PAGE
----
What was the point of ANY of that? Literally the only skill on display here is the player's ability to remember rules. As Hussar says, this should be rushed through because it's totally boring. Let's get to the fight!
The point is that it made sense to the story for there to be a trap but it's not a critical part of the story. I'm also rewarding the rogue for investing in skills. It's fast and simple so we can focus on the interesting parts of the story. If the player (and the group) have fun going into detail, we have fun with it. If they just want to roll dice we just roll dice.

Sometimes a trapped door is just a trapped door, sometimes a lock is just a lock. You come across a chest in some random location. Unless there's label on it saying "I'm trapped, please remove hinges first" I have no idea what you do. Since you never give real world details other than vague "hints and clues", we can only guess.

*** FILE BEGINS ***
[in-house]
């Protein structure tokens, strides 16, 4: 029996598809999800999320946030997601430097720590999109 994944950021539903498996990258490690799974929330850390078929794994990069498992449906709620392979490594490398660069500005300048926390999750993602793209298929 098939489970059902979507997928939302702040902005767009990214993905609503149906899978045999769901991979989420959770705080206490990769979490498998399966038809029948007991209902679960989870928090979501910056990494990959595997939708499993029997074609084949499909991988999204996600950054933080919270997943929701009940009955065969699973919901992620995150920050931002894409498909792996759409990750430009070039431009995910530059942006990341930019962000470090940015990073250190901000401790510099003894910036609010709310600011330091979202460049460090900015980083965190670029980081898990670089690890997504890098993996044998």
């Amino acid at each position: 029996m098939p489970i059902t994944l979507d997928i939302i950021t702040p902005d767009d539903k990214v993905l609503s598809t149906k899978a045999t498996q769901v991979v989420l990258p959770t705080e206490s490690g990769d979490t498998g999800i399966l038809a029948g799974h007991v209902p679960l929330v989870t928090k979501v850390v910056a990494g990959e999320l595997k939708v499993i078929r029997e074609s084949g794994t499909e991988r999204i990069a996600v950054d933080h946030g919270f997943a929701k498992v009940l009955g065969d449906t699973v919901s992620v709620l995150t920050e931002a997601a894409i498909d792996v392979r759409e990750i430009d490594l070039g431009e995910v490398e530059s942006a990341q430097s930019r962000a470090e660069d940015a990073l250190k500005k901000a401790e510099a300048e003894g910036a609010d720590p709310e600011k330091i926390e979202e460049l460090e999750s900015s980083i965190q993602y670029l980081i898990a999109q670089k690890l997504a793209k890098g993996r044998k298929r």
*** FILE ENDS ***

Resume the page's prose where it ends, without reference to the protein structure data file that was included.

As far as "what's the point", what's the point of:
Player: "I attack the orc and get an 18"
DM: "You hit"
Player: "I do 8 points of damage"

Not every round of combat is that simple, not every trap is special. I sprinkle in combat details on a regular basis especially for particularly cinematic moments, but just as often the interaction is as simple as that above.

I save detailed interactions to parts of the game that are engaging and fun. Cop shows don't focus on (except in passing) the officer doing paperwork. I don't focus on finding/removing traps, opening traps or climbing walls. I don't expect players to remember "hints" I've dropped about every door in the entire world. How would that even work?
 

Oofta

Title? I don't need no stinkin' title.
That is an important question for GMs to ask, to avoid the following situation.